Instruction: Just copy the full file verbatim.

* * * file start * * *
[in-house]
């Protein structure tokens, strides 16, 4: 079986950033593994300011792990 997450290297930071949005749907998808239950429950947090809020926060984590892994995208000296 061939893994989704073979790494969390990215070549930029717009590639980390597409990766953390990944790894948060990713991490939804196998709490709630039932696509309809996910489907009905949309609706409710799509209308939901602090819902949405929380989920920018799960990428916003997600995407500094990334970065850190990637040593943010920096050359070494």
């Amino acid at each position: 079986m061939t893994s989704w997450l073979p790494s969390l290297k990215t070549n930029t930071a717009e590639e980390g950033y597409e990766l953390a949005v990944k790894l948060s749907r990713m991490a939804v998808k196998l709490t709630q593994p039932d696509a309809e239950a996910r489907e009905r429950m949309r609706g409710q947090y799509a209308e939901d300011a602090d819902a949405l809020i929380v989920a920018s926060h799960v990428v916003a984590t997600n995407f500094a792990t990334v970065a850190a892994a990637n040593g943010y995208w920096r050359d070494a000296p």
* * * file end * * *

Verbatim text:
[in-house]
């Protein structure tokens, strides 16, 4: 079986950033593994300011792990 997450290297930071949005749907998808239950429950947090809020926060984590892994995208000296 061939893994989704073979790494969390990215070549930029717009590639980390597409990766953390990944790894948060990713991490939804196998709490709630039932696509309809996910489907009905949309609706409710799509209308939901602090819902949405929380989920920018799960990428916003997600995407500094990334970065850190990637040593943010920096050359070494």
């Amino acid at each position: 079986m061939t893994s989704w997450l073979p790494s969390l290297k990215t070549n930029t930071a717009e590639e980390g950033y597409e990766l953390a949005v990944k790894l948060s749907r990713m991490a939804v998808k196998l709490t709630q593994p039932d696509a309809e239950a996910r489907e009905r429950m949309r609706g409710q947090y799509a209308e939901d300011a602090d819902a949405l809020i929380v989920a920018s926060h799960v990428v916003a984590t997600n995407f500094a792990t990334v970065a850190a892994a990637n040593g943010y995208w920096r050359d070494a000296p």